• Captions are critical. People with vestibular disabilities may be hard of hearing and / or have hypersensitive hearing. Users may need audio captions because they are hard of hearing or choose to intentionally limit their sound exposure (for example, by wearing noise-cancelling headphones or earplugs) due to hypersensitivity.
    • Do not autoplay audio. Whether it’s an autoplay video or background music, sudden sounds can be problematic for users with hypersensitive hearing. The user will likely be startled by this audio, and it can trigger pain, headaches, confusion, and disorientation. Avoiding autoplay also benefits any user who is sensitive to sound and visual stimuli, which can include individuals with autism and other Sensory Processing Disorders (SPD).
  3. Approach motion intentionally. Motion isn’t completely off-limits, but when using motion, try to be:
    • Purposeful: Use motion with intention. Make sure all animations help users reach their goals by surfacing connections between states or views, drawing attention to crucial details, or providing feedback.
    • Intuitive: Provide motion that feels familiar and expected. It should mirror traits from the real world like acceleration, gravity, and volume to achieve a natural feel.
    • Seamless: Motion should fit naturally into the experience without creating a distraction. The amount of motion used should be just enough to get the intention across, and no more.

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  1. Allow for user control:
    • Giving users the ability to control their experience is a key aspect of accessible design, particularly for individuals with vestibular disabilities. This means enabling them to adjust settings, such as font size and color contrast, to suit their individual needs. It also involves offering alternative options, such as audio descriptions for visual content, or turning off animations to accommodate users’ needs and preferences.
  2. Respect the user’s device settings
    • As part of most phones’ and computers’ accessibility settings, users have the option to reduce motion. This applies to their experience with operating systems like iOS and Mac OS, as well as to web pages that are loaded on the device (if these websites have been developed to recognize the relevant user setting).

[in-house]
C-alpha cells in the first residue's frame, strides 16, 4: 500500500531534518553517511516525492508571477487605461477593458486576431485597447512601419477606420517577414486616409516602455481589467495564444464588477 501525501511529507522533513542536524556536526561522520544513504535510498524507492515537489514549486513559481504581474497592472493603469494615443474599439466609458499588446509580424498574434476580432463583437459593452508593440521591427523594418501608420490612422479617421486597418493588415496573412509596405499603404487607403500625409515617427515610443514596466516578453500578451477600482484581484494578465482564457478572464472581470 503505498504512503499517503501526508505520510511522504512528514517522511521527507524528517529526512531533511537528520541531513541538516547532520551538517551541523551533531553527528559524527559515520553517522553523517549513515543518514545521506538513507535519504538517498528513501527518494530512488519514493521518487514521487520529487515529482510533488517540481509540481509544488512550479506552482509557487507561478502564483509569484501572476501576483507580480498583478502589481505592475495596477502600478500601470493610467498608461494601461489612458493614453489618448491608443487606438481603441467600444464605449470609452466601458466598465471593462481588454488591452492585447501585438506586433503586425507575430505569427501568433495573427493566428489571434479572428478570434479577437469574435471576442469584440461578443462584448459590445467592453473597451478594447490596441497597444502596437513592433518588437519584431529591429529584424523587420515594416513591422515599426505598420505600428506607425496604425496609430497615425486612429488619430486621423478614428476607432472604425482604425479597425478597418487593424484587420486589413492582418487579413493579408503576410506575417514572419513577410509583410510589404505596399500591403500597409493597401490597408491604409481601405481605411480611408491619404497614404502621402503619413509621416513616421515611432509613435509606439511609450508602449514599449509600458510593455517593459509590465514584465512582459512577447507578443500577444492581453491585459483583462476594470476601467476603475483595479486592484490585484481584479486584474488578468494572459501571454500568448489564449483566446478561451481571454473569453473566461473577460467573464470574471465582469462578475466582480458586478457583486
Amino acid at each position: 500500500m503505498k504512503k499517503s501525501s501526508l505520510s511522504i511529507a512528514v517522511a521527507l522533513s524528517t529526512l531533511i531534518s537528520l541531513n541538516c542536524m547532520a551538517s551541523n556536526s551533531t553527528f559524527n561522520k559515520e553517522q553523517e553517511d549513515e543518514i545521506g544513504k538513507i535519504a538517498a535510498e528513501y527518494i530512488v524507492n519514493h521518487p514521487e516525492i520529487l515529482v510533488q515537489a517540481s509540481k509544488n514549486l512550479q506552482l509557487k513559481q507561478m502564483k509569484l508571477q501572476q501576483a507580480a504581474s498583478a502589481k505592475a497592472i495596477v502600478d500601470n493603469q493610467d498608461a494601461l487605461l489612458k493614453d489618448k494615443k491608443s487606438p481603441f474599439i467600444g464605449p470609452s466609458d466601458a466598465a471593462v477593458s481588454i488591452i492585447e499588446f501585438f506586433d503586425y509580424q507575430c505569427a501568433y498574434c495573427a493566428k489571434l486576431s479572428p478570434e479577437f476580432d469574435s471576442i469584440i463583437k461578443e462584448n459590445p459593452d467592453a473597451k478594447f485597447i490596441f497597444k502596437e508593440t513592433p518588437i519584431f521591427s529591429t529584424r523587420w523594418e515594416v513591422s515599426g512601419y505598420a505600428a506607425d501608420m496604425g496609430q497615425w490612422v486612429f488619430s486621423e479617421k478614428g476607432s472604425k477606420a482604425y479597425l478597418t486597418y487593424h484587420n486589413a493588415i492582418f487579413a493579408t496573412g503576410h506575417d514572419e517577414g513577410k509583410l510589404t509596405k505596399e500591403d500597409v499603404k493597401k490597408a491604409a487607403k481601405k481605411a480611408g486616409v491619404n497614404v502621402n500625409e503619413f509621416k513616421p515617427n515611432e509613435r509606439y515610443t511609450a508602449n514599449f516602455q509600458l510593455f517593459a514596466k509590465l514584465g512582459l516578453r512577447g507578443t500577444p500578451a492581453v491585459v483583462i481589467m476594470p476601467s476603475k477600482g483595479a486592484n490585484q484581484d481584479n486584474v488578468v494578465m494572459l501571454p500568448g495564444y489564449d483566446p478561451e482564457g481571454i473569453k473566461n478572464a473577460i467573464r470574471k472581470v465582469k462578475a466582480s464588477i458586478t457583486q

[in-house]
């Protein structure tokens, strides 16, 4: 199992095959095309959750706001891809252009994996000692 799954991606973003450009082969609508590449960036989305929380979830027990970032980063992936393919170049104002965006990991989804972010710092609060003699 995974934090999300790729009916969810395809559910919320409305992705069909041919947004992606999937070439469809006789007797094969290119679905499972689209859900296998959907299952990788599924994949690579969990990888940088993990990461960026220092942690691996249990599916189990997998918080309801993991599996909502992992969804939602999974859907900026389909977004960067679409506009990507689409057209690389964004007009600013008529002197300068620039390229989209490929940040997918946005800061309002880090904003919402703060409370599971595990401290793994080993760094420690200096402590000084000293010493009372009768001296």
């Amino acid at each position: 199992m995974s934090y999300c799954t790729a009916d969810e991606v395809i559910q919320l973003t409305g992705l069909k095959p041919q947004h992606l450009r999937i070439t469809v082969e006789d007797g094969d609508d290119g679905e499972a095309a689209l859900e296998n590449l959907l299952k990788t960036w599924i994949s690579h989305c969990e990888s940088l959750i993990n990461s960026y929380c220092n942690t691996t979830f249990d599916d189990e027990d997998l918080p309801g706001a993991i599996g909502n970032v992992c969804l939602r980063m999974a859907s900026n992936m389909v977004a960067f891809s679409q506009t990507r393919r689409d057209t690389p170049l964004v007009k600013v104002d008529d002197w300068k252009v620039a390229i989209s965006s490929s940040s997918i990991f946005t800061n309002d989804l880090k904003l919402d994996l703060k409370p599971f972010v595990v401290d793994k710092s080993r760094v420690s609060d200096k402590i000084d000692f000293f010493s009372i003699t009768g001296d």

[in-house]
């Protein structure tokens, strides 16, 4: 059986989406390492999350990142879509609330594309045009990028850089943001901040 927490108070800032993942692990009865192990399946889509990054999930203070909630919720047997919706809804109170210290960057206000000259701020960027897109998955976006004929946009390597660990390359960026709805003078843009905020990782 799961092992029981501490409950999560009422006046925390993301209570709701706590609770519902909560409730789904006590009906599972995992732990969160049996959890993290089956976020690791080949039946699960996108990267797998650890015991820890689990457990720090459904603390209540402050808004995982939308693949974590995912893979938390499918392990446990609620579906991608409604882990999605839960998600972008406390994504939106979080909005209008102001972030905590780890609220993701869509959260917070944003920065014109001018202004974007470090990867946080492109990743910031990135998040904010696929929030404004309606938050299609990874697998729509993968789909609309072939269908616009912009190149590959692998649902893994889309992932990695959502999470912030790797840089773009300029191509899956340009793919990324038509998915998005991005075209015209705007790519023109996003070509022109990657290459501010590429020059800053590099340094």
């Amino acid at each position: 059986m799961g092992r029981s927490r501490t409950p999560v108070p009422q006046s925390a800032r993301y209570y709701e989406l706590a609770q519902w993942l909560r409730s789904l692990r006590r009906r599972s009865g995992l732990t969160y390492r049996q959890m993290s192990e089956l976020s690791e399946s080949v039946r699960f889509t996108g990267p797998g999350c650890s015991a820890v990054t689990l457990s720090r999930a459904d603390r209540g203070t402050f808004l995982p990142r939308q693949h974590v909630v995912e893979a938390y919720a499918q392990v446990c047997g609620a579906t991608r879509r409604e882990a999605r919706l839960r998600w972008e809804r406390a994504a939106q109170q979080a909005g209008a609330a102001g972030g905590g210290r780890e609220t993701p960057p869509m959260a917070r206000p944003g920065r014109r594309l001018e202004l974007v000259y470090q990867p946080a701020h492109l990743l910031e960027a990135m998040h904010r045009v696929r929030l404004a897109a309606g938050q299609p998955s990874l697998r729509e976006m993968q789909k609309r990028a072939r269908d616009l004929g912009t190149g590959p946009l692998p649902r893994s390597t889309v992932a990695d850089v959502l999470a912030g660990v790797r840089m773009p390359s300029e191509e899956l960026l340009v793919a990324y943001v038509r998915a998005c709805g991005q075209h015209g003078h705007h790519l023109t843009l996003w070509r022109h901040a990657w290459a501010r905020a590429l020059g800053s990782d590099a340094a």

• “Reduce motion” settings can stop or reduce the movement of some screen elements, such as:
      1. Screen transitions
      2. Typing autocompletion
      3. Animated full-screen and bubble effects in messenger apps
    • It’s important that CSS ensures that when a user has determined “reduce motion” to be their preferred experience, it is maintained, so they are not hunting for a “stop animation” button somewhere on the page. For more technical support on respecting a user’s device settings, visit this article from the World Wide Web Consortium’s (W3C’s) Web Accessibility Initiative on animation from interactions. You can also check out this suggested technique for meeting the related success criterion in the Web Content Accessibility Guidelines (WCAG).

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Support customer relationships, protect your brand

Your team works hard and invests valuable resources to build a brand customers and users will stick with. But one triggering episode on your site or digital experience could put those hard-earned relationships at risk, negatively impacting your brand and resulting in lost business. In this light, a commitment to accessibility isn’t just a design best practice: it’s a commitment to a better, more successful brand. Keep in mind that design considerations to support users with vestibular disorders also support many other users, including:

  • People with sensory processing disorders (SPD)
  • People who have chronic migraines
  • People who experience seizures
  • People with autism
  • People with ADHD

Plus, fewer pop-ups, flashes, loud colors, and triggering effects make for a smoother, more enjoyable user experience for anyone.

WCAG includes success criteria that account for many of the considerations above. These include user control and the application of flashing effects. But there are also elements of accessible design for vestibular disabilities that WCAG does not cover, like supportive use of bright colors, and limiting the abrupt use of sound. That’s why education, and working with an expert accessibility partner, is so important.

We can help. Learn more about our ready-to-use designer tools, or contact our team to discuss what next steps are right for your team.

Additional resources on design for vestibular disabilities from Dana Randall